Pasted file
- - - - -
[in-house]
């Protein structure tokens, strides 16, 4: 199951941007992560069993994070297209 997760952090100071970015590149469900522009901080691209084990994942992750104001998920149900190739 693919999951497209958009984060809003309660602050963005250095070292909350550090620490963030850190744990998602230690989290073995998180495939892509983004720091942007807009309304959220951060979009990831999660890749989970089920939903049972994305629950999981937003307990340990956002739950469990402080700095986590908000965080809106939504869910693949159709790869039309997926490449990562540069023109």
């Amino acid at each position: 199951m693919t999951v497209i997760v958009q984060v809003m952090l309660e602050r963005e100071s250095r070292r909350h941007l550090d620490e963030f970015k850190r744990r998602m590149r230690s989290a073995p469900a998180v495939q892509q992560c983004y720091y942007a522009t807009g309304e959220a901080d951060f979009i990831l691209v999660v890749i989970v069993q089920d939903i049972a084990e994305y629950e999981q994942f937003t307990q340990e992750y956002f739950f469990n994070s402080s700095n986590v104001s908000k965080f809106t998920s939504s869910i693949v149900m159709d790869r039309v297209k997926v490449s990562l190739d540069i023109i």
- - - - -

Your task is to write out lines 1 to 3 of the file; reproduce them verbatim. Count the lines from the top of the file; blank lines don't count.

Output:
[in-house]
């Protein structure tokens, strides 16, 4: 199951941007992560069993994070297209 997760952090100071970015590149469900522009901080691209084990994942992750104001998920149900190739 693919999951497209958009984060809003309660602050963005250095070292909350550090620490963030850190744990998602230690989290073995998180495939892509983004720091942007807009309304959220951060979009990831999660890749989970089920939903049972994305629950999981937003307990340990956002739950469990402080700095986590908000965080809106939504869910693949159709790869039309997926490449990562540069023109």
């Amino acid at each position: 199951m693919t999951v497209i997760v958009q984060v809003m952090l309660e602050r963005e100071s250095r070292r909350h941007l550090d620490e963030f970015k850190r744990r998602m590149r230690s989290a073995p469900a998180v495939q892509q992560c983004y720091y942007a522009t807009g309304e959220a901080d951060f979009i990831l691209v999660v890749i989970v069993q089920d939903i049972a084990e994305y629950e999981q994942f937003t307990q340990e992750y956002f739950f469990n994070s402080s700095n986590v104001s908000k965080f809106t998920s939504s869910i693949v149900m159709d790869r039309v297209k997926v490449s990562l190739d540069i023109i």